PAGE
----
A 44-year-old man repeatedly stabbed his girlfriend with a screwdriver and strangled her with a New England Patriots jacket in their Santa Ana apartment nearly five years ago, a prosecutor told jurors Thursday.
Prentis John Hill is charged with murder with a sentencing enhancement for the personal use of a deadly weapon. He is accused of killing 38-year-old Shannon Pearce Likens on Dec. 16, 2017, in their one-room apartment at 316 W. Fourth St.
Likens, the divorced mother of three children, had met Hill while they were patients at College Hospital Costa Mesa, said Senior Deputy District Attorney Mark Birney. They both had a history of mental health issues, he added.
The prosecutor showed jurors surveillance video photos of the couple walking to a shared bathroom in the mixed-use residential-retail building where they used a shared kitchen and restroom.
About 11:30 a.m. that day, their neighbors, Brandy Fajardo, and her 18-year-old son, Dylan, heard the two arguing through the “paper-thin walls,” Birney said. Then they heard “repeated hard blows,” and a “woman scream for help.”
They called 911 and told Hill when they saw him in the hallway, Birney said. “He said something to the effect, `Sorry for the noise.”’
Hill had changed out of his blood-spattered shirt, walked a block and a half to his car and left the area, Birney said.
When officers arrived, they got a key to the locked room and found the victim wedged between the bed and a bookcase, Birney said. They attempted to revive her until paramedics arrived, but she was pronounced dead at the scene.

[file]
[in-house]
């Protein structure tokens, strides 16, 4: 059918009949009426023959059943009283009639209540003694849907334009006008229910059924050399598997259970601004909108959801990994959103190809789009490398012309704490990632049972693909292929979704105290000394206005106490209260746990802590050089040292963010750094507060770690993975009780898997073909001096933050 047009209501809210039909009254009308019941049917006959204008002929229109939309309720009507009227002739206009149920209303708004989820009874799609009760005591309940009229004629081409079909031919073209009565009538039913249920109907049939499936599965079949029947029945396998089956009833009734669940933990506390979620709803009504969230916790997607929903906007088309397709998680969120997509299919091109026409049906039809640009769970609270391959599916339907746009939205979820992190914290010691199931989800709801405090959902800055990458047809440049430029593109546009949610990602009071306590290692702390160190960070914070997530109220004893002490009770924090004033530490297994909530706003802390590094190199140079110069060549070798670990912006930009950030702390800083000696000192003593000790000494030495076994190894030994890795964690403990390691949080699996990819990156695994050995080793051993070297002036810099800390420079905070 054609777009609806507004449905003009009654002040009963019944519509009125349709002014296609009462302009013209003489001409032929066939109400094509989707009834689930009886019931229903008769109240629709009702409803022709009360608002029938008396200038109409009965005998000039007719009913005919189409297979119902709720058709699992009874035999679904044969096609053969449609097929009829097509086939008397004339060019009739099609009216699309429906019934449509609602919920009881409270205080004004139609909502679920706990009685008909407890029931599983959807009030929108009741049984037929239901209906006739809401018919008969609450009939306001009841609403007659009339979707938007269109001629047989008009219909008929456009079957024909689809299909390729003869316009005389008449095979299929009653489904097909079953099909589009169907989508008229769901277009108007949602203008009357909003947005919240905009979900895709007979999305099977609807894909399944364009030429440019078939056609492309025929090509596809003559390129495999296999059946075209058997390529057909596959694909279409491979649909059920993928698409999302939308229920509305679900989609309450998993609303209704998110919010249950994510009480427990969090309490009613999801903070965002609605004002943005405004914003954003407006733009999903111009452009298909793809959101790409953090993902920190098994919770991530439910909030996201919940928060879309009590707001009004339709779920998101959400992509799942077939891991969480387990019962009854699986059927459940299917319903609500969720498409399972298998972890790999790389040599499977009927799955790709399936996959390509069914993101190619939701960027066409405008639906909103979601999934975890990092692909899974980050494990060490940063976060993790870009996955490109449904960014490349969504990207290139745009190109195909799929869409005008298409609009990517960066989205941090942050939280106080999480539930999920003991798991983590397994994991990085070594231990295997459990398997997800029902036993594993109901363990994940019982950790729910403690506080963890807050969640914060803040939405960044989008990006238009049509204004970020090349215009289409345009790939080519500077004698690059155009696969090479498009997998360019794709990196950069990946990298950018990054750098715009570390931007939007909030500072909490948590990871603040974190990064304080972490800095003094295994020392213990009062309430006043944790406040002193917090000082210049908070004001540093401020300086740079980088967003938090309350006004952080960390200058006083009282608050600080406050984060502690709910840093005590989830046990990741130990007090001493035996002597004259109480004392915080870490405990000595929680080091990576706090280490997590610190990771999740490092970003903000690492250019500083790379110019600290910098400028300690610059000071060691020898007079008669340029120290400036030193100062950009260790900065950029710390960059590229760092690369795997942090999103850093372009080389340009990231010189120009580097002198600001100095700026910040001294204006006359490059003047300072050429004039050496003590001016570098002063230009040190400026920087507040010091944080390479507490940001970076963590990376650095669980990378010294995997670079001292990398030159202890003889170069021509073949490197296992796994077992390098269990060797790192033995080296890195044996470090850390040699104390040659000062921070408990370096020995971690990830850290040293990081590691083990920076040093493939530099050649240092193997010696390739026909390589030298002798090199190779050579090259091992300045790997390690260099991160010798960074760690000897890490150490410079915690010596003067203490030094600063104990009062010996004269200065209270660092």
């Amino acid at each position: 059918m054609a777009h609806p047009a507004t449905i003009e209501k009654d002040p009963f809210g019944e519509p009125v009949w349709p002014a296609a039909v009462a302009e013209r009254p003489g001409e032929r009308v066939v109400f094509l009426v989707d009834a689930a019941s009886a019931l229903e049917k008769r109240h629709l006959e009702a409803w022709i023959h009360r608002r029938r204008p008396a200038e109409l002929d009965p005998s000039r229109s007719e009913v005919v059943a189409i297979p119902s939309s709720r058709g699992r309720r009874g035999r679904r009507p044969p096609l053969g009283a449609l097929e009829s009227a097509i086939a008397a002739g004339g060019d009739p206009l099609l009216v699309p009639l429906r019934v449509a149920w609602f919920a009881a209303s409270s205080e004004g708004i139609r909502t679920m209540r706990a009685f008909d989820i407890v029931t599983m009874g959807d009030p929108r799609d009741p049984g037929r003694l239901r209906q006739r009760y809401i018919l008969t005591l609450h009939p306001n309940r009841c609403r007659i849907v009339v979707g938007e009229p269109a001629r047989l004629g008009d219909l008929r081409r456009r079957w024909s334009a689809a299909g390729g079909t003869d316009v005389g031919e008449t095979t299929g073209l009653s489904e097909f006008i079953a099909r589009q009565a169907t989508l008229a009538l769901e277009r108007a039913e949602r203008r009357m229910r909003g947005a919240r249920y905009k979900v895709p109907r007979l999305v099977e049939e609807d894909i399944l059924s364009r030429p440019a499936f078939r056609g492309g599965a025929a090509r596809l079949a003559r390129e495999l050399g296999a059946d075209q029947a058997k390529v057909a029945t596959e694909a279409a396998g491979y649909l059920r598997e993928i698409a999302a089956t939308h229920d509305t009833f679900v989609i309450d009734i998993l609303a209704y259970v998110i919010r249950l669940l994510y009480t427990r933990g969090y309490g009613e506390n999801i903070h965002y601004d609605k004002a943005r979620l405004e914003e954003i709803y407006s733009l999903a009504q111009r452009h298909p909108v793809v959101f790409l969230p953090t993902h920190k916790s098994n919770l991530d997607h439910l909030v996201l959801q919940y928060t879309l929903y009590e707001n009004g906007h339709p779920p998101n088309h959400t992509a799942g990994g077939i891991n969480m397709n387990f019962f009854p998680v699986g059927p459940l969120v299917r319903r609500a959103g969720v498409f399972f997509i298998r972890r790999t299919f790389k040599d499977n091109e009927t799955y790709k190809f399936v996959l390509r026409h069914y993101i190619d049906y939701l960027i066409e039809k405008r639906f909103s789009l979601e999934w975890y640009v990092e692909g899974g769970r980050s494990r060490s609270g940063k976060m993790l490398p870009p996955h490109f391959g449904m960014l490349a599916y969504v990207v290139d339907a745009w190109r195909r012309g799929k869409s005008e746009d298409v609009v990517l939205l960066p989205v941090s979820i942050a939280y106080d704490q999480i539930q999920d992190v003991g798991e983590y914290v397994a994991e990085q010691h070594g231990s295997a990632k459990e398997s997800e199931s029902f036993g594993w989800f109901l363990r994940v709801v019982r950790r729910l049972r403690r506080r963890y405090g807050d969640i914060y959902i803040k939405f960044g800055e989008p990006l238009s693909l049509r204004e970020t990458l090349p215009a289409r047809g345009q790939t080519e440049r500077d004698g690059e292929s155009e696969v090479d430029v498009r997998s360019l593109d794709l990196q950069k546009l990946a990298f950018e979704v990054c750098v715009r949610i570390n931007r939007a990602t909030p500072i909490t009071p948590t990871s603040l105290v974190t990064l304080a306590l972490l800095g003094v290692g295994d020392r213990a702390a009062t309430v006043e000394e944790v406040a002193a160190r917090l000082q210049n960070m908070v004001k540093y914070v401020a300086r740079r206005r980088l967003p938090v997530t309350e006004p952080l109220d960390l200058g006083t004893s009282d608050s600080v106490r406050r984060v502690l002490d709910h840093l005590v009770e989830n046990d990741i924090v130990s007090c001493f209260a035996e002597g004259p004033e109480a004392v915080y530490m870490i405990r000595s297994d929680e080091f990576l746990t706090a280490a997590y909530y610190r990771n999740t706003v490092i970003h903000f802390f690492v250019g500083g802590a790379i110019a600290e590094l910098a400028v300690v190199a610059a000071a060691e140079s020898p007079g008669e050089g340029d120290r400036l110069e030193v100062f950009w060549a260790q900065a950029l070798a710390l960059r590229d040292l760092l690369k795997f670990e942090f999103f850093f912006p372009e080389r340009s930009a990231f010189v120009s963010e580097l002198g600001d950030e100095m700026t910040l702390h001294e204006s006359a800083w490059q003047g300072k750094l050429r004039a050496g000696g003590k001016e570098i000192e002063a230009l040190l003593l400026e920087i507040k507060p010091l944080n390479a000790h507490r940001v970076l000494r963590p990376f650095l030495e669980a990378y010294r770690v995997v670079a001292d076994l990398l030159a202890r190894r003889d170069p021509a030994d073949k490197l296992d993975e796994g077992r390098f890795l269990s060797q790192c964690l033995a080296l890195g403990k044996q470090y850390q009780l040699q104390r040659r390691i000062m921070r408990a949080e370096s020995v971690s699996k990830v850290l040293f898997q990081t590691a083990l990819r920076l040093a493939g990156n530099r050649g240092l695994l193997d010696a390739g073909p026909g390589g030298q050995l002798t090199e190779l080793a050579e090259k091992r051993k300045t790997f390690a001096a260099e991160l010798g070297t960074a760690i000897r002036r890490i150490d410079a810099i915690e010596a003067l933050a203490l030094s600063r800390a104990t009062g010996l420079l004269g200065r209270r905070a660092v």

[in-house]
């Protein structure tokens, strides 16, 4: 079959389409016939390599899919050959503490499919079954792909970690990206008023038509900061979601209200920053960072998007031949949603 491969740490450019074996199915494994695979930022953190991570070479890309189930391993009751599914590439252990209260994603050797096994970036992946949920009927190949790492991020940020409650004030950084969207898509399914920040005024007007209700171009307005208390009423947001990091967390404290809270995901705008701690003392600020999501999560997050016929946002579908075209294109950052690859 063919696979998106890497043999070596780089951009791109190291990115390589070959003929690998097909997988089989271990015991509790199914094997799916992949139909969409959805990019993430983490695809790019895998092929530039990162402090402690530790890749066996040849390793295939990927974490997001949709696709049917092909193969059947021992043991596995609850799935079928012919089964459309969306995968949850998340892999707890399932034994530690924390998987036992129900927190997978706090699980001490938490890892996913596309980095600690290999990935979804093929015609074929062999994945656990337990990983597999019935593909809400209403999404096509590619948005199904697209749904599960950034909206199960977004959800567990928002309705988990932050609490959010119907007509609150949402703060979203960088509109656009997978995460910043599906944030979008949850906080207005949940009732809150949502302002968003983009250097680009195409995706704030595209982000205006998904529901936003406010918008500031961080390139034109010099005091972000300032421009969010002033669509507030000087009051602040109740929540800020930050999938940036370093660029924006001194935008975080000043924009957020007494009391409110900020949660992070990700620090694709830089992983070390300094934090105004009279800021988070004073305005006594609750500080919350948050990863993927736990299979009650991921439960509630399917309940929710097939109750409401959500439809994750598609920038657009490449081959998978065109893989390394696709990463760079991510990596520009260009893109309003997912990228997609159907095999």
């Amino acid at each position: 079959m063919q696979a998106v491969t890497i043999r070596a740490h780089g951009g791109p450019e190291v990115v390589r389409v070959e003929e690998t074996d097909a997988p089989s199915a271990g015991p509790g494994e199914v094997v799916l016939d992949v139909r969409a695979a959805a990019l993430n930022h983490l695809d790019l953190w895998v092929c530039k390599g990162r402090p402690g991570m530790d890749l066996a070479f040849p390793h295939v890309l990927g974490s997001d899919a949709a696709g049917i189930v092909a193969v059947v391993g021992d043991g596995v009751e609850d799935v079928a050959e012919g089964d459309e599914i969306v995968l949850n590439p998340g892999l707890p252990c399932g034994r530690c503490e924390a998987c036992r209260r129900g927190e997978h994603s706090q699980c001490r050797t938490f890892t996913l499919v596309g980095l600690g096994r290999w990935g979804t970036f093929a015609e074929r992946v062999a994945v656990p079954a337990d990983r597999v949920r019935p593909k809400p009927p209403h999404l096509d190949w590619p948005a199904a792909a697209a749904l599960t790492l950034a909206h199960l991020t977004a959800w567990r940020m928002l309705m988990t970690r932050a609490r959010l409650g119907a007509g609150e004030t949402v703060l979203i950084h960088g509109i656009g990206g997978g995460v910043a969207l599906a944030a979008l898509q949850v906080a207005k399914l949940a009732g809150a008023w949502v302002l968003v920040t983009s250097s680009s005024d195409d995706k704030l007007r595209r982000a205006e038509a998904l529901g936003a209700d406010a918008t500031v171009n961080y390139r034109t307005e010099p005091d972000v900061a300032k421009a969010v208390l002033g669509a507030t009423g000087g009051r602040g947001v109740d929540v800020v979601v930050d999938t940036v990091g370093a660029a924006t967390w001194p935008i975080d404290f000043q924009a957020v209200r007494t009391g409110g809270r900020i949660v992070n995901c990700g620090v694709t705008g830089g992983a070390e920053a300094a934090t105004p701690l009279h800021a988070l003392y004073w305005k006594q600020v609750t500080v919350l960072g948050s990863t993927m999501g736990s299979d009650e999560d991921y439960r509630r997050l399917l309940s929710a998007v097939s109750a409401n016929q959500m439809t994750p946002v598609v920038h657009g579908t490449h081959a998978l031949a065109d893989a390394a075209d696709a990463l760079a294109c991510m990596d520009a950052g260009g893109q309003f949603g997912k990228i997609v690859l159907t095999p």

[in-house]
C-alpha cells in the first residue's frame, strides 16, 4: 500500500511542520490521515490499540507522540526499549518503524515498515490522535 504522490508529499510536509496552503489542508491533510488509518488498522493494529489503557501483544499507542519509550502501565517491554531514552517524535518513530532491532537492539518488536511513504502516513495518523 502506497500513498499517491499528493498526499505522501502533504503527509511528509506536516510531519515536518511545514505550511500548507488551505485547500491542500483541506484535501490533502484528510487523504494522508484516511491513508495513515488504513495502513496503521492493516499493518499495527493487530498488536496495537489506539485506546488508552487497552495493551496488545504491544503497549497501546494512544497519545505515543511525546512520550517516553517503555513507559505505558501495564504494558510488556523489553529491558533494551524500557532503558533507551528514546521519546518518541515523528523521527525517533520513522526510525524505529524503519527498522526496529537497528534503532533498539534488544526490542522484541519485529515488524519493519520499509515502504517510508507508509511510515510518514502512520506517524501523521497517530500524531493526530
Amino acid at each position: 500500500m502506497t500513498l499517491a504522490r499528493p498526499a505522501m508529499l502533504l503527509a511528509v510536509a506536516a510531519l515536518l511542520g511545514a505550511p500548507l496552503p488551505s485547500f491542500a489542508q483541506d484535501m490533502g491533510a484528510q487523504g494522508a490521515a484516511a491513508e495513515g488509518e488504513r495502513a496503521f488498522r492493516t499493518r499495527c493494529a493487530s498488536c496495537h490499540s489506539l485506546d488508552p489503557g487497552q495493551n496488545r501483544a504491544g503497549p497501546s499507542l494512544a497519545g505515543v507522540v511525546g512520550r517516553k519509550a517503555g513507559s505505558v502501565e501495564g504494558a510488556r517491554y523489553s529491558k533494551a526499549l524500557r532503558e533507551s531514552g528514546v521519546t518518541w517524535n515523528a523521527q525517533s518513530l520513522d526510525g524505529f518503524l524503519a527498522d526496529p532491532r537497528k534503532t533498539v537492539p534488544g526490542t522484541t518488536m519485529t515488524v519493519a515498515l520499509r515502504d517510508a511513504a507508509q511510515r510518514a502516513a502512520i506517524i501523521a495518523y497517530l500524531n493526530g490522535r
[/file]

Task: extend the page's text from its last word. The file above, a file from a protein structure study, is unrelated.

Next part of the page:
Likens was stabbed in the head, through an eye and ear, with a nine-inch screwdriver, Birney said. Her killer also strangled her with her Patriots jacket, the prosecutor added.
Hill ended up at College Hospital about 6 p.m. that same day, where he told triage nurse Joseph Baker, “I killed my girlfriend … She made me really angry,” Birney alleged.
He also said, “I kept stabbing her with a screwdriver over and over,” Birney alleged.
Baker called 911 and Hill, who still had his girlfriend’s blood on his hands, was arrested, Birney said.
Hill’s attorney, Mitch Timbanard, deferred on an opening statement. But in court papers he said his client was “in severe distress” following the killing and “drove around for hours” afterward.
Hill is also charged with assaulting another inmate while in custody, but jurors won’t hear about that case in the trial.
If convicted, Hill could face up to 26 years to life in prison.
The victim had a history of suicide attempts and drug and alcohol abuse, according to court filings by her ex-husband.
In September 2013, James Robert “Bob” Likens IV filed for a temporary restraining order against his then-estranged wife, in which he described a chaotic scene in which she tried to pull their toddler child from his arms, ultimately triggering a call to the police.
He alleged that his spouse had “a history of mental problems, and a problem with prescription pills,” and had to be hospitalized for psychiatric reasons multiple times. At the time of her killing, their children were 8, 6 and 2.
Likens told City News Service after the victim was killed that he was married to her for 18 years and that her mental health problems could be traced back to a miscarriage of twins. But she was trying to turn her life around at the time of her death.
“It sounds like she was doing better. She got an apartment and a job and she was on the up-and-up,” he said, adding that she was back on speaking terms with her family and brought Hill with her to a family Thanksgiving dinner.
“She was asking about the kids. That was a positive,” he said.
Likens said his ex-wife was such a talented saleswoman that Mercedes-Benz moved her family across the country to New Jersey so she could work at the then-number one dealership in the country some years ago.
“They gave us a condo on the beach, a new car and kept us out there for awhile,” he said. “She was very, very smart.”
But when she got pregnant with twins and lost them, she grew despondent, her ex-husband said.
“She got depressed, got some medication for it and it kind of went downhill from there,” he said.